taken within the last hundred years, upder the patronage of the different governments of Europe and America. Among these, the voyages and travels of Lord Anson, Captains Cook, Byron, Wallis, and Carteret, -of Bougainville, Dixon, Meares, Vancouver, Perouse, Mungo Park, Hanboldt and Bonpland, Lord Valentia, Mackenzie, Weld, and Colonel Pike, hold a distinguished rauk.
5 Geographical inquiries are vot more easy and diverting, than they are important to the student. Without some skill in geography, it will be impossible to read history with any tolerable advantage. Chronology and geography bave been regarded as the two eyes of history; if these shine din, history must be very obscure entertainment; without these helps, it lies in confusion, is only a heap of
indigested matter, flat and insipid, and will neither pro por delight in reading; it is time and place that give li as well as beauty.,
6. Nothing, perhaps, is more delightful or instructive t the young mind than the reading of select voyages an travels; but nothing more prejudicial than an indiscrim nate perusal of them.* Voyages and travels form a mos entertaining and inportaut branch of study, whether w consider them as comprehending a description of foreig countries; as displaying the wonders of nature in remote regions ;-as tracing the intellectual character, and marking the variation of customs and the shades of national manners ;-as describing the productions of art, and comparing the progressive improvements of mankind,-oras delineating the physical characters of the habitable globe, and displaying the various states of civilization and barbarism. These are among the pleasing benefits which belong to the perusal of the works of travellers. We gather all their fruit, and iucur nune of their hazard; we feast upon the viands which they prepare, but know only, in description, the perils they have encountered in procuring theni.' This happy and peculiar privilege has been thus poetically dwelt upon by Cowper:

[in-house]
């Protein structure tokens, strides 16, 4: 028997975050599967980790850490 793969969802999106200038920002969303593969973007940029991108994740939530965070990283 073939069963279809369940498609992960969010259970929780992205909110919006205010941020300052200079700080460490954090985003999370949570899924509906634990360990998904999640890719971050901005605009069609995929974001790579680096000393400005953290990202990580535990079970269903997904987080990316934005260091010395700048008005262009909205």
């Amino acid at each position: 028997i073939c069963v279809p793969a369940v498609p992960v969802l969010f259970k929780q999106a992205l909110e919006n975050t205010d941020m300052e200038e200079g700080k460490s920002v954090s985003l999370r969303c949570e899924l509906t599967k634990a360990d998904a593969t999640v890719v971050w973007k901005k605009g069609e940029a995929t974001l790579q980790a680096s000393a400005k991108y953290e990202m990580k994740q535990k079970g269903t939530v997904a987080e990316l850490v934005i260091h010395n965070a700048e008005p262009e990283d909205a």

He travels and expatiates, as the bee
CHAP. II.--GEOGRAPHICAL DEFINITIONS. IN order to represent the surface of the earth, we nake use of a machine, (which is called an artificial globe,)'and
**The reader will find full, but select, lists of voyages and travels at the conclusion of the next chapter, and at the end of Europe, Asia, Africa, and America.
of engraven charts or maps; on both of which are exhibited the boundaries, divisions, rivers, &c. of the countries thereon delineated.
Those charts which represent the whole of our earth, are called maps of the world. Such, as delineate either one of the four quarters of the world or entire states, are denominated general maps: while those which exhibit a province, department, or country in any particular state, are termed chorographical maps. Such as delineate waters, or any part of the sea, for instance, are called hydrographic charts.
It may be observed that, in maps, the north is usually at the top, the east on the right hand of the student, the west at his left, and the south at the bottom of the map. The different points of the horizon, whence the wind blows, are denominated points of the compass. Of these there are thirty-two: the principal, or four cardinal points, are, the north, east, south, and west; between these are the north-east, south-east, north-west, and south-west.